Representatives of Hollywood's top movie studios say they have agreed on technical specifications that will make it easier to distribute and display movies digitally.
Digital Cinema Initiatives, the industry consortium created in 2002 to unite studios, theater owners and tech manufacturers in planning the shift to digital, released version 1.0 of its requirements and specifications for digital cinema Wednesday.
The document represents three years of testing, planning and debate that united the studios, which are more accustomed to competing with each other than collaborating.
The motivation behind that unity, as with many things in Hollywood, is money.
Studios spent more than $631 million in 2003 on film prints for the North American market alone, according to the Motion Picture Association of America. Subtracting reels from that equation could reduce total distribution costs by as much as 90 percent, according to U.K. digital cinema analyst Patrick von Sychowski. Add in costs for overseas distribution and exhibition, and the move from prints to digital files could mean an eventual annual savings of up to $900 million.
Advocates of the shift to digital exhibition say theater owners also would benefit from new flexibility: If a movie sells out in one theater, an owner can quickly switch other screens to that feature to accommodate the unexpected demand. And if a supposed blockbuster turns out to be a bomb, it can be yanked from screens just as instantly -- no new prints from the studio, no reel swaps.
Proponents say there's something in it for moviegoers, too -- digital in-theater display means no out-of-focus projection, no out-of-order reels, no scratches and pops on film that's been played too many times on old projectors. And digital systems could make other kinds of content possible in theaters, including live, high-definition coverage of sports events, Broadway plays or group games.
Filmmakers who issued statements applauding Wednesday's announcement include George Lucas, John Lasseter, Robert Zemeckis and Robert Rodriguez.
Another supporter, longtime digital cinema advocate James Cameron, is among directors pursuing projects that use stereo 3-D techniques created specifically for digital projection. Cameron's CGI/live-action feature Battle Angel
, based on the Yukito Kishiro graphic novel Battle Angel Alita, is designed for 3-D and is slated for a mid-2007 release by 20th Century Fox.
"I want people to experience movies as vividly as possible, and it may become possible to project at thousands of frames per second, because with digital you are no longer moving something in a solid state," Cameron said in a recent interview. "The physics of the medium haven't been maxed out, as they have with film. The limiting factor now becomes not the system, but human perception itself."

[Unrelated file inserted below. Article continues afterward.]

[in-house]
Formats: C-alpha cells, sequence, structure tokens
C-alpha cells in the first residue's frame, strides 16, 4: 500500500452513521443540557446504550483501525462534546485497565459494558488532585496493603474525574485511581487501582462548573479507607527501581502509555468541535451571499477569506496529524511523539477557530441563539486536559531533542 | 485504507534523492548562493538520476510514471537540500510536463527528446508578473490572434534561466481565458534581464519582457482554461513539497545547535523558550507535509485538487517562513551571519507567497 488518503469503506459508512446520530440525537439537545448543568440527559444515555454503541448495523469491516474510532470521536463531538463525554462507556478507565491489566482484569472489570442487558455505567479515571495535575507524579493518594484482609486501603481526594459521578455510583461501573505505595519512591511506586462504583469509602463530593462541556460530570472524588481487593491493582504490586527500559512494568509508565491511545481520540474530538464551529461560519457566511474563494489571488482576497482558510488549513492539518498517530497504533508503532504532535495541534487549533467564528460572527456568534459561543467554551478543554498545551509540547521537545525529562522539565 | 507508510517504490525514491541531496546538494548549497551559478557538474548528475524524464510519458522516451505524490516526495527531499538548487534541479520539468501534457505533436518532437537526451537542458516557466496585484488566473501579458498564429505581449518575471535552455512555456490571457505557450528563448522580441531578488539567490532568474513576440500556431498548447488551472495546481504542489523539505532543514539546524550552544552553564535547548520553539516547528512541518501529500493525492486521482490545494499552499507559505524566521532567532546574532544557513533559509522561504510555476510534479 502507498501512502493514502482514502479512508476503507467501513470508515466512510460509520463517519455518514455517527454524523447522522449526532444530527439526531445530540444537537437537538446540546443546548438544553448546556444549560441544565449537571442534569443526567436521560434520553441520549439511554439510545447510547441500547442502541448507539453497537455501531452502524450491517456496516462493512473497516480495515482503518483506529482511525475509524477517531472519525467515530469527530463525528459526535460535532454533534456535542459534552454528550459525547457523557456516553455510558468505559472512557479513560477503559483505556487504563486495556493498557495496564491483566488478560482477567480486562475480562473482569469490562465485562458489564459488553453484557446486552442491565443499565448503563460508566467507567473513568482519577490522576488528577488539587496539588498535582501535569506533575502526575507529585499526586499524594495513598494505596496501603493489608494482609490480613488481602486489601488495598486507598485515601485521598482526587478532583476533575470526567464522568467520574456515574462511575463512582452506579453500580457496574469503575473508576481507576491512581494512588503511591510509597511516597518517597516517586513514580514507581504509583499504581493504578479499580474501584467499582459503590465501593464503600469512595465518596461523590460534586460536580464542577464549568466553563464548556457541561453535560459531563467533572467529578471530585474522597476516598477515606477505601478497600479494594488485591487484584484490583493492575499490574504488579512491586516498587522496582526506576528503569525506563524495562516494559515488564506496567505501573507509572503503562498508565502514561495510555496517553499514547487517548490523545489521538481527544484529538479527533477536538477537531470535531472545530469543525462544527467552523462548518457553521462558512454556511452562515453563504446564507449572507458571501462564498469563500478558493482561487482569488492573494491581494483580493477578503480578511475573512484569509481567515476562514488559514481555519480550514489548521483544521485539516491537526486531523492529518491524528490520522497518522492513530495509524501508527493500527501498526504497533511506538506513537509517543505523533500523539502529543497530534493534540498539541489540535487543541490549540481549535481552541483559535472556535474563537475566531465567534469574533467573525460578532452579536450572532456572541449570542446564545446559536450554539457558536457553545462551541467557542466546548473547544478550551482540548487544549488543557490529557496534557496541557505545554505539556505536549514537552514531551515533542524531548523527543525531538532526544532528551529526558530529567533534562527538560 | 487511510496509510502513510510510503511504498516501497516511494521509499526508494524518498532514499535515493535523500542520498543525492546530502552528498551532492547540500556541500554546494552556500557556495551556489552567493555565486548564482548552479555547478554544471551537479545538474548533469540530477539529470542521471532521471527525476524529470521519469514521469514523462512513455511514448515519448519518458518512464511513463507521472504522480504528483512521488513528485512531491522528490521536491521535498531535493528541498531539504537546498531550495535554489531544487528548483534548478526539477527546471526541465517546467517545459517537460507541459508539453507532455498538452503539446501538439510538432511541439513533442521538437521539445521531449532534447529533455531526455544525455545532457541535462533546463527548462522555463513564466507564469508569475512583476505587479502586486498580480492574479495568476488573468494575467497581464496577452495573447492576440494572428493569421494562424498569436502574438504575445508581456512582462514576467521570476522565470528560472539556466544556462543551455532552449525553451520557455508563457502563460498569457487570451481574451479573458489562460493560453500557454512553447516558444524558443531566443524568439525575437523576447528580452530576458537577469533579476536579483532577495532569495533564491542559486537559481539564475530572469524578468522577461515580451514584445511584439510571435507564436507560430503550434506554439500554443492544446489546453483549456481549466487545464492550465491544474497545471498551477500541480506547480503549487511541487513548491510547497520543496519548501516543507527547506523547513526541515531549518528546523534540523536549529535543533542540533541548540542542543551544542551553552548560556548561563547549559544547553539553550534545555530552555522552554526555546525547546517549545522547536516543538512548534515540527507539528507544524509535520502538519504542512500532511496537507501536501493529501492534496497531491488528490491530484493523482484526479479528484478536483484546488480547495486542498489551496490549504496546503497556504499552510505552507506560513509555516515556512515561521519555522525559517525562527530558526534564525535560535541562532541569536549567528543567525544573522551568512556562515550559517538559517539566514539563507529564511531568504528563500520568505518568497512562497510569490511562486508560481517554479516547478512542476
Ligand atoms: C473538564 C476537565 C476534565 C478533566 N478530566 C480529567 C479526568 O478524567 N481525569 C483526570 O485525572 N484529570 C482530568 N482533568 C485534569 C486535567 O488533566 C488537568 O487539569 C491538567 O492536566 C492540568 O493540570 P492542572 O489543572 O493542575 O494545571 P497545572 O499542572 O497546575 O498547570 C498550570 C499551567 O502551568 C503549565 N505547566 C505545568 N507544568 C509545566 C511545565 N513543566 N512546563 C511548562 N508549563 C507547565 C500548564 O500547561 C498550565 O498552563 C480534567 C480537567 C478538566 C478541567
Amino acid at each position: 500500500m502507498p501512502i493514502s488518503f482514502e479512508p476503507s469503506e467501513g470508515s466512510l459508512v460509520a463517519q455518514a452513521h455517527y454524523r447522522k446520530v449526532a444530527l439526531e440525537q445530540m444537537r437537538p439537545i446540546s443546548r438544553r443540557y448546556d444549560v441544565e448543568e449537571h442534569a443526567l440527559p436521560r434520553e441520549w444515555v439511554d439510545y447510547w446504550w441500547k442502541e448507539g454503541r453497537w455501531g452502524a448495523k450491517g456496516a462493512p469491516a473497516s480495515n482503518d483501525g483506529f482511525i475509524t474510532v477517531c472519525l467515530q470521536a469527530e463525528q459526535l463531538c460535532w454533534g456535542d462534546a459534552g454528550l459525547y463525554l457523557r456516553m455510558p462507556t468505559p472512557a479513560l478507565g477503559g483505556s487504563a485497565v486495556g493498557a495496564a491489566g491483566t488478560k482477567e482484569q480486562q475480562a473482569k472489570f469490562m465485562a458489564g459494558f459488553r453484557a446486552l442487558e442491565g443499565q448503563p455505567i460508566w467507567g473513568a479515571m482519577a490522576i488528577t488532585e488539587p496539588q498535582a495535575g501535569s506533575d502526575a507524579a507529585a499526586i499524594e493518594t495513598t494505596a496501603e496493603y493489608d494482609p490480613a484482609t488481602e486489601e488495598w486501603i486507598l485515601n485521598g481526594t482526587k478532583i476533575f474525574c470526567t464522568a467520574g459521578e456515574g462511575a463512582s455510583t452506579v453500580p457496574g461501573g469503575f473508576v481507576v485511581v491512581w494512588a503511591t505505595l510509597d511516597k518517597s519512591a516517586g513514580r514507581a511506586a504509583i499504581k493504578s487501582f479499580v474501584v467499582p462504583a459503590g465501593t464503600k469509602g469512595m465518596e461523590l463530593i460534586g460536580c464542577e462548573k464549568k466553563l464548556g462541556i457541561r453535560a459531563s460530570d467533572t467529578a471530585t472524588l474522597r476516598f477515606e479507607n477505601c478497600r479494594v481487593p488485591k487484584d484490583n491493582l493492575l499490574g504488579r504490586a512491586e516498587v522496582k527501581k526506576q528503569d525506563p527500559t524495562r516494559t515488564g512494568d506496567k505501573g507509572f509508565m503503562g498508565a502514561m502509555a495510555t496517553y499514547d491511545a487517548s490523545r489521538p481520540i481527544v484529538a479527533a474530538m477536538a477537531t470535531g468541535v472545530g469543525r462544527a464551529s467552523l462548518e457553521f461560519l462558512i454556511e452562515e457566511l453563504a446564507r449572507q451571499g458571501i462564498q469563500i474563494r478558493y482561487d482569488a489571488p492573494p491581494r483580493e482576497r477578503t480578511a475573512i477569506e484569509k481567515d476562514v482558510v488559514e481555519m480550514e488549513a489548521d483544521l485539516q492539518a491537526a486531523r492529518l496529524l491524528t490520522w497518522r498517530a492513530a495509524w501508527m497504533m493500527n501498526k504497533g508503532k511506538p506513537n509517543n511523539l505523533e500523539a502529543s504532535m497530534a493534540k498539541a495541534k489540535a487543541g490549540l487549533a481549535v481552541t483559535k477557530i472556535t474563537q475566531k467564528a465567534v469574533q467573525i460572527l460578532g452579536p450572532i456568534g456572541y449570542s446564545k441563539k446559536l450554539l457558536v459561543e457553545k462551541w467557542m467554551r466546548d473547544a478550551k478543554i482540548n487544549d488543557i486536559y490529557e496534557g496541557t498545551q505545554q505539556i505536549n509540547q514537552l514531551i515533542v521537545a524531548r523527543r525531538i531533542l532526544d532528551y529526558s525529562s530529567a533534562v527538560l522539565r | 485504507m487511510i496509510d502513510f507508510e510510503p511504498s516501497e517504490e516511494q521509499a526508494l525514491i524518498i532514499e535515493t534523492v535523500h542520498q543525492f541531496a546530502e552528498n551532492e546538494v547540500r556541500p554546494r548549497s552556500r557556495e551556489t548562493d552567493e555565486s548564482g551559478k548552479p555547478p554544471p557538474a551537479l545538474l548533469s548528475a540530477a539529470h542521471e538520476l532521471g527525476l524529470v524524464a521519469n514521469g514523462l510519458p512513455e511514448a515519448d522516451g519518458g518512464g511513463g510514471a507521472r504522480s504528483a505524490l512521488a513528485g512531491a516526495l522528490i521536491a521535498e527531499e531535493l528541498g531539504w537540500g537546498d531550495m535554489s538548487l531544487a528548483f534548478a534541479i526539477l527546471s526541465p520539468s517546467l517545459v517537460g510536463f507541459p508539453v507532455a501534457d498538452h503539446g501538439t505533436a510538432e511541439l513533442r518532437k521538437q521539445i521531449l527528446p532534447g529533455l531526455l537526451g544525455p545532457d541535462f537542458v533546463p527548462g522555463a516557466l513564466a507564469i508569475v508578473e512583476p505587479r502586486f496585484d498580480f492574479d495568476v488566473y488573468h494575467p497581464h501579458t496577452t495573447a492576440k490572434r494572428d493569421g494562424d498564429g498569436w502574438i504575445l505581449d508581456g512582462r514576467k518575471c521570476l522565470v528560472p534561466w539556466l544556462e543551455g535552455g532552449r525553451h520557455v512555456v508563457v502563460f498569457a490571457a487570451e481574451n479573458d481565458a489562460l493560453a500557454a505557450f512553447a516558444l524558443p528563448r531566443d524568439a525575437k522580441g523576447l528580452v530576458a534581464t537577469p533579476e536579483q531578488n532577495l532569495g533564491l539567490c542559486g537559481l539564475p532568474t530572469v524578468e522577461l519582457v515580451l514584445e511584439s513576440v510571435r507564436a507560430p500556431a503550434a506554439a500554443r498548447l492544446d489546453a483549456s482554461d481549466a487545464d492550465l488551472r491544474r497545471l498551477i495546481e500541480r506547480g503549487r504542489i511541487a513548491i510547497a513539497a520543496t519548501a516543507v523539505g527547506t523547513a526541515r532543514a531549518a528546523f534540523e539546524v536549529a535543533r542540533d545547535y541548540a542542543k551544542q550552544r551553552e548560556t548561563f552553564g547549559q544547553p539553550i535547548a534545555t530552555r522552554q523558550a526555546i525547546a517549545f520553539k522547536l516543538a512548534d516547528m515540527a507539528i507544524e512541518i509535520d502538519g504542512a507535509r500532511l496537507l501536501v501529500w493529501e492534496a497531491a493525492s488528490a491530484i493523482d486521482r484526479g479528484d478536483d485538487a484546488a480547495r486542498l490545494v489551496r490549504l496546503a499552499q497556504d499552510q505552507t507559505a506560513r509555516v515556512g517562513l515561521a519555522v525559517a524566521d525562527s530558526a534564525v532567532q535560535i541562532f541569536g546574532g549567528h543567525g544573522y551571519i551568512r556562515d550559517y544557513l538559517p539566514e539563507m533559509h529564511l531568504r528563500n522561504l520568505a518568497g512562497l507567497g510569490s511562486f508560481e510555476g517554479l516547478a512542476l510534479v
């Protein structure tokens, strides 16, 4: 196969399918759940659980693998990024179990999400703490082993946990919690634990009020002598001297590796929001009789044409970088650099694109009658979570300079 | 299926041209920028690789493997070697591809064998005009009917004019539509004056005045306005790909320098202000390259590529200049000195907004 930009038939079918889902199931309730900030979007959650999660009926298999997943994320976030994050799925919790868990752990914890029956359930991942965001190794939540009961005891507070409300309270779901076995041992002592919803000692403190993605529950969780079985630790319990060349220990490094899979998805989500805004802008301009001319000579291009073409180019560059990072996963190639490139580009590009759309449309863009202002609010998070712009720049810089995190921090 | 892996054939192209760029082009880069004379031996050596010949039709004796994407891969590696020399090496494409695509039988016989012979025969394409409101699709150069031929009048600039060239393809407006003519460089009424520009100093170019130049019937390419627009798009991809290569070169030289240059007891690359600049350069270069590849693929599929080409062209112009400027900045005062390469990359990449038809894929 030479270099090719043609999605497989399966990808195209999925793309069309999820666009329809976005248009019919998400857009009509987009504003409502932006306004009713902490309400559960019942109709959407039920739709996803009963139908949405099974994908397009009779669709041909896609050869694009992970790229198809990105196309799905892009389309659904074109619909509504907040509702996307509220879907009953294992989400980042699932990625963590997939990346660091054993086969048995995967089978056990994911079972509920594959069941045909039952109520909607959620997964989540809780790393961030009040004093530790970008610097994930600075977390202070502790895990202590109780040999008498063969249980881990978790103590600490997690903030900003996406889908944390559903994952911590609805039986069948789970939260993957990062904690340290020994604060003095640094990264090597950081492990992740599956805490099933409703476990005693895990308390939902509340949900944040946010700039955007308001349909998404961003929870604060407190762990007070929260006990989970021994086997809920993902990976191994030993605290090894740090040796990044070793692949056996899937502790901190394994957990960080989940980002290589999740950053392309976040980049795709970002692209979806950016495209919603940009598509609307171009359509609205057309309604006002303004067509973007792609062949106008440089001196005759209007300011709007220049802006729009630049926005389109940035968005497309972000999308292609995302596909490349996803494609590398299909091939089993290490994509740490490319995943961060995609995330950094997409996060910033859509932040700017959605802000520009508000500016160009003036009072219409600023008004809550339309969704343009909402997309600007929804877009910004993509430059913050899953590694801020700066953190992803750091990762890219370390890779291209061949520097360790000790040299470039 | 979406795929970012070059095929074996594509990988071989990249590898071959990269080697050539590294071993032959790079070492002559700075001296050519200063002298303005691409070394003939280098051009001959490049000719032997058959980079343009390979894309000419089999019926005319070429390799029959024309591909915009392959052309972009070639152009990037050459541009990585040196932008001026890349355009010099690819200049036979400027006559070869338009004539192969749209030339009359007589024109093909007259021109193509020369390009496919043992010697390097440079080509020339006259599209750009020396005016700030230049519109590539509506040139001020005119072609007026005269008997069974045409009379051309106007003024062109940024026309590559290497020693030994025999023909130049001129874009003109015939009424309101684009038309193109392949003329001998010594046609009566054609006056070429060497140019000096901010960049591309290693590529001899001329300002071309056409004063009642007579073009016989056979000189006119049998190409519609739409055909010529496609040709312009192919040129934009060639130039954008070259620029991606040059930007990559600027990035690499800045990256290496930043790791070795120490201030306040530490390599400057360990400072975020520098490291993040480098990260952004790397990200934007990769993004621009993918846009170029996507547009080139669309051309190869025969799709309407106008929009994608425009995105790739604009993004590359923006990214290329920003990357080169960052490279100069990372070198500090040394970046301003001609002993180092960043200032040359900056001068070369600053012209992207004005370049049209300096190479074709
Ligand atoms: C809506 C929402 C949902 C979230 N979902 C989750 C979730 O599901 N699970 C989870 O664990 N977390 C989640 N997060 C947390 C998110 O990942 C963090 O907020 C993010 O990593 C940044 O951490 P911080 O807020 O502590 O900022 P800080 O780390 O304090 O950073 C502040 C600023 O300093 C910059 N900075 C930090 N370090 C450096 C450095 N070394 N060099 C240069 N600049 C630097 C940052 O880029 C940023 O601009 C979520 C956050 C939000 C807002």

Security provisions in the DCI spec deal mostly with what happens in theaters, and detail an open security architecture that allows a variety of tech vendors to compete and hone their technologies over time. The system proposed by DCI relies on digital rights management, watermarking, content encryption and key management. Digital movie files are to be encrypted for transport and receipt by theaters, which then would use decryption keys to unlock the content.
The system is also designed to generate a data forensics bread-crumb trail, with the intent of tracing piracy incidents after the fact back to the theaters in which they occurred.
"Tracking it to the theater won't help, because attackers with camcorders could just make their visits to theaters random," said security analyst Jacob Appelbaum of LogicLibrary. "It means that the camcorders just have to fit into the crowd, and then the theaters have a reason not to adopt this. It's already against the law."
Studio representatives acknowledge that the DCI security specifications do nothing to prevent in-theater copying of movies, which remains a top piracy method.
"These technical solutions won't solve internal theft by camcorders," said John Fithian, president of the National Association of Theatre Owners. "But we're working on human-resources solutions and incentives to help address that part of the problem."
Others cited the difficulties involved in the plan's "forensic watermarking" provisions.
"There's no such thing as a watermark that is both invisible and hard to remove, because by definition, a watermark that adds no perceptible information to a signal leaves no perceptible change behind after it is removed," said Cory Doctorow, European-outreach coordinator for the Electronic Frontier Foundation.
Doctorow believes that provisions in the document that detail logging, checking and revoking the right to exhibit could mean that network problems at digital cinema facilities could impair exhibitors' ability to show movies for which they've bought rights.
"A theater's ability to screen a movie could become dependent on the reliability of their internet connection at the moment they plan to screen it," said Doctorow. "A widespread flash-worm attack that brings down or slows large chunks of the internet, or a targeted attack on the license server, could theoretically darken every movie screen in America -- or the world."
To see the complete DCI spec:
http://www.dcimovies.com/DCI_Digital_Ci ... pec_v1.pdf